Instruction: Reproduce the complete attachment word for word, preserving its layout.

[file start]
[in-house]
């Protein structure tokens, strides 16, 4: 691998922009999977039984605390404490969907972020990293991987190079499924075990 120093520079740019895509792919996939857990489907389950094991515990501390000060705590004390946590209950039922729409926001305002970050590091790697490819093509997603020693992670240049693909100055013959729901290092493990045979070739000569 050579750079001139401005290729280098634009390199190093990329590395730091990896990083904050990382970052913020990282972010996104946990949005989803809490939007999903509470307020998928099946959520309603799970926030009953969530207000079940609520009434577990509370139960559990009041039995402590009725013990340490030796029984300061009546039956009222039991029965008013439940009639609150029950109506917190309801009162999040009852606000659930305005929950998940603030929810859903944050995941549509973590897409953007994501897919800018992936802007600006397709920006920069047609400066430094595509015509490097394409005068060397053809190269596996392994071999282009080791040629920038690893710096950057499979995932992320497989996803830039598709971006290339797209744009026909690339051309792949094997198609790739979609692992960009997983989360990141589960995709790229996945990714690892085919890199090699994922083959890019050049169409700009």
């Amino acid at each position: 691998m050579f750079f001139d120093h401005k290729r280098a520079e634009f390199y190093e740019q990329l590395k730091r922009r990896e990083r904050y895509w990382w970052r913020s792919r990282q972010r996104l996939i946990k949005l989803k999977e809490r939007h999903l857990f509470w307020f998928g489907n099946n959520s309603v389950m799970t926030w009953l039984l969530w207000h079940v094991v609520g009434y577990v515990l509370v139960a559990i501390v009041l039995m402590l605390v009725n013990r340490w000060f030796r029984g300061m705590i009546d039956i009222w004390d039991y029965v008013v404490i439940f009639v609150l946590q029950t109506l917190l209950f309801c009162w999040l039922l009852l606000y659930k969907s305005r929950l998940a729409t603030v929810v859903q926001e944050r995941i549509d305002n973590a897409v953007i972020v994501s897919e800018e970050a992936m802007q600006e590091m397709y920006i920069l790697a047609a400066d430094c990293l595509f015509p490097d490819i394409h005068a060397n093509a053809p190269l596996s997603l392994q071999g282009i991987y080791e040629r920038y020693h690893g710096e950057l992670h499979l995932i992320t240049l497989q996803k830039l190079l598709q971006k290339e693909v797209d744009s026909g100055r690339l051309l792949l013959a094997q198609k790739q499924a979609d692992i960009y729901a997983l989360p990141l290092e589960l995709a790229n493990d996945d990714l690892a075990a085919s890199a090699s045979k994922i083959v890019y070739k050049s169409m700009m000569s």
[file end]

[in-house]
């Protein structure tokens, strides 16, 4: 691998922009999977039984605390404490969907972020990293991987190079499924075990 120093520079740019895509792919996939857990489907389950094991515990501390000060705590004390946590209950039922729409926001305002970050590091790697490819093509997603020693992670240049693909100055013959729901290092493990045979070739000569 050579750079001139401005290729280098634009390199190093990329590395730091990896990083904050990382970052913020990282972010996104946990949005989803809490939007999903509470307020998928099946959520309603799970926030009953969530207000079940609520009434577990509370139960559990009041039995402590009725013990340490030796029984300061009546039956009222039991029965008013439940009639609150029950109506917190309801009162999040009852606000659930305005929950998940603030929810859903944050995941549509973590897409953007994501897919800018992936802007600006397709920006920069047609400066430094595509015509490097394409005068060397053809190269596996392994071999282009080791040629920038690893710096950057499979995932992320497989996803830039598709971006290339797209744009026909690339051309792949094997198609790739979609692992960009997983989360990141589960995709790229996945990714690892085919890199090699994922083959890019050049169409700009």
């Amino acid at each position: 691998m050579f750079f001139d120093h401005k290729r280098a520079e634009f390199y190093e740019q990329l590395k730091r922009r990896e990083r904050y895509w990382w970052r913020s792919r990282q972010r996104l996939i946990k949005l989803k999977e809490r939007h999903l857990f509470w307020f998928g489907n099946n959520s309603v389950m799970t926030w009953l039984l969530w207000h079940v094991v609520g009434y577990v515990l509370v139960a559990i501390v009041l039995m402590l605390v009725n013990r340490w000060f030796r029984g300061m705590i009546d039956i009222w004390d039991y029965v008013v404490i439940f009639v609150l946590q029950t109506l917190l209950f309801c009162w999040l039922l009852l606000y659930k969907s305005r929950l998940a729409t603030v929810v859903q926001e944050r995941i549509d305002n973590a897409v953007i972020v994501s897919e800018e970050a992936m802007q600006e590091m397709y920006i920069l790697a047609a400066d430094c990293l595509f015509p490097d490819i394409h005068a060397n093509a053809p190269l596996s997603l392994q071999g282009i991987y080791e040629r920038y020693h690893g710096e950057l992670h499979l995932i992320t240049l497989q996803k830039l190079l598709q971006k290339e693909v797209d744009s026909g100055r690339l051309l792949l013959a094997q198609k790739q499924a979609d692992i960009y729901a997983l989360p990141l290092e589960l995709a790229n493990d996945d990714l690892a075990a085919s890199a090699s045979k994922i083959v890019y070739k050049s169409m700009m000569s």